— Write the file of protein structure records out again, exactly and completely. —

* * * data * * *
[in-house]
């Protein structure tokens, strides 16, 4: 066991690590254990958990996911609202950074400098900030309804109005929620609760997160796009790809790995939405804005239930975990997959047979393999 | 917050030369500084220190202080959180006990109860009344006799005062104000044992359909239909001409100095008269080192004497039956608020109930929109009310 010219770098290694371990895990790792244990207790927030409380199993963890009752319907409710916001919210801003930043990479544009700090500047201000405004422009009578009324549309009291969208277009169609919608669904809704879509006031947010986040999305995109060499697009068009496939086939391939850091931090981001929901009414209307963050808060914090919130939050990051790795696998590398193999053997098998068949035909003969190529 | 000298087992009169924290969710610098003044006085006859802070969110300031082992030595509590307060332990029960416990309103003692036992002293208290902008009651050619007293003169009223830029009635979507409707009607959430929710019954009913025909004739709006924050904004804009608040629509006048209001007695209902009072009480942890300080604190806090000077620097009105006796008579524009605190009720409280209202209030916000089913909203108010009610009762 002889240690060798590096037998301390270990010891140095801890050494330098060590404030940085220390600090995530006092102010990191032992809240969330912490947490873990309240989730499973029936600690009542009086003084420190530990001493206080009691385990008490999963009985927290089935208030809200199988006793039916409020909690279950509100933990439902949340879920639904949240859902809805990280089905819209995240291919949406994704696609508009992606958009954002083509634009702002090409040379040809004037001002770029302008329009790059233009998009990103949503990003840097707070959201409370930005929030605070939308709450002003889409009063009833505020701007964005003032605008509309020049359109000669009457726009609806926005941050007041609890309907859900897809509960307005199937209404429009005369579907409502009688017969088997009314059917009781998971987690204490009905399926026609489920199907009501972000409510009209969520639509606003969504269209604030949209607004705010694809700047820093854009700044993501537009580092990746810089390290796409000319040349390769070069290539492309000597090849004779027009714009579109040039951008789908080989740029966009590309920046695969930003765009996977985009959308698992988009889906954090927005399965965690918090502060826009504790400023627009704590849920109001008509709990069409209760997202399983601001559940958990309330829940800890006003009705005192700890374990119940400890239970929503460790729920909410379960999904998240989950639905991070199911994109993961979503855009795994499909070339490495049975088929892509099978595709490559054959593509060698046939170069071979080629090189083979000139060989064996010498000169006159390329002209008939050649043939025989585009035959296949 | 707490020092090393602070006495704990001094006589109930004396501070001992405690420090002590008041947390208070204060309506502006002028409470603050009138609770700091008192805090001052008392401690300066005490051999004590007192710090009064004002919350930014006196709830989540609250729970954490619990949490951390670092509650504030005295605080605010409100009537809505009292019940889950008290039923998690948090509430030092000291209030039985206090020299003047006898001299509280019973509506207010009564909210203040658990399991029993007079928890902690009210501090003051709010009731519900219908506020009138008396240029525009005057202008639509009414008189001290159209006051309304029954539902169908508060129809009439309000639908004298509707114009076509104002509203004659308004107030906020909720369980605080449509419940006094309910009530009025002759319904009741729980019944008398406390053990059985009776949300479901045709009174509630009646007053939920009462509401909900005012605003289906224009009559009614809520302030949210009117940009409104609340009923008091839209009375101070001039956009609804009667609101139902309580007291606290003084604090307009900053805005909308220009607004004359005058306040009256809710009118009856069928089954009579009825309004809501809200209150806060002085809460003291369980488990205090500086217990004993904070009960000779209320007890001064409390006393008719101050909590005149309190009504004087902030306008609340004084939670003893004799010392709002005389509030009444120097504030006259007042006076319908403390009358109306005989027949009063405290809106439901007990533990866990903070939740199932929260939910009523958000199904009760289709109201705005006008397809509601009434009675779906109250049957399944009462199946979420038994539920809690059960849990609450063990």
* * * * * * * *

[in-house]
């Protein structure tokens, strides 16, 4: 066991690590254990958990996911609202950074400098900030309804109005929620609760997160796009790809790995939405804005239930975990997959047979393999 | 917050030369500084220190202080959180006990109860009344006799005062104000044992359909239909001409100095008269080192004497039956608020109930929109009310 010219770098290694371990895990790792244990207790927030409380199993963890009752319907409710916001919210801003930043990479544009700090500047201000405004422009009578009324549309009291969208277009169609919608669904809704879509006031947010986040999305995109060499697009068009496939086939391939850091931090981001929901009414209307963050808060914090919130939050990051790795696998590398193999053997098998068949035909003969190529 | 000298087992009169924290969710610098003044006085006859802070969110300031082992030595509590307060332990029960416990309103003692036992002293208290902008009651050619007293003169009223830029009635979507409707009607959430929710019954009913025909004739709006924050904004804009608040629509006048209001007695209902009072009480942890300080604190806090000077620097009105006796008579524009605190009720409280209202209030916000089913909203108010009610009762 002889240690060798590096037998301390270990010891140095801890050494330098060590404030940085220390600090995530006092102010990191032992809240969330912490947490873990309240989730499973029936600690009542009086003084420190530990001493206080009691385990008490999963009985927290089935208030809200199988006793039916409020909690279950509100933990439902949340879920639904949240859902809805990280089905819209995240291919949406994704696609508009992606958009954002083509634009702002090409040379040809004037001002770029302008329009790059233009998009990103949503990003840097707070959201409370930005929030605070939308709450002003889409009063009833505020701007964005003032605008509309020049359109000669009457726009609806926005941050007041609890309907859900897809509960307005199937209404429009005369579907409502009688017969088997009314059917009781998971987690204490009905399926026609489920199907009501972000409510009209969520639509606003969504269209604030949209607004705010694809700047820093854009700044993501537009580092990746810089390290796409000319040349390769070069290539492309000597090849004779027009714009579109040039951008789908080989740029966009590309920046695969930003765009996977985009959308698992988009889906954090927005399965965690918090502060826009504790400023627009704590849920109001008509709990069409209760997202399983601001559940958990309330829940800890006003009705005192700890374990119940400890239970929503460790729920909410379960999904998240989950639905991070199911994109993961979503855009795994499909070339490495049975088929892509099978595709490559054959593509060698046939170069071979080629090189083979000139060989064996010498000169006159390329002209008939050649043939025989585009035959296949 | 707490020092090393602070006495704990001094006589109930004396501070001992405690420090002590008041947390208070204060309506502006002028409470603050009138609770700091008192805090001052008392401690300066005490051999004590007192710090009064004002919350930014006196709830989540609250729970954490619990949490951390670092509650504030005295605080605010409100009537809505009292019940889950008290039923998690948090509430030092000291209030039985206090020299003047006898001299509280019973509506207010009564909210203040658990399991029993007079928890902690009210501090003051709010009731519900219908506020009138008396240029525009005057202008639509009414008189001290159209006051309304029954539902169908508060129809009439309000639908004298509707114009076509104002509203004659308004107030906020909720369980605080449509419940006094309910009530009025002759319904009741729980019944008398406390053990059985009776949300479901045709009174509630009646007053939920009462509401909900005012605003289906224009009559009614809520302030949210009117940009409104609340009923008091839209009375101070001039956009609804009667609101139902309580007291606290003084604090307009900053805005909308220009607004004359005058306040009256809710009118009856069928089954009579009825309004809501809200209150806060002085809460003291369980488990205090500086217990004993904070009960000779209320007890001064409390006393008719101050909590005149309190009504004087902030306008609340004084939670003893004799010392709002005389509030009444120097504030006259007042006076319908403390009358109306005989027949009063405290809106439901007990533990866990903070939740199932929260939910009523958000199904009760289709109201705005006008397809509601009434009675779906109250049957399944009462199946979420038994539920809690059960849990609450063990």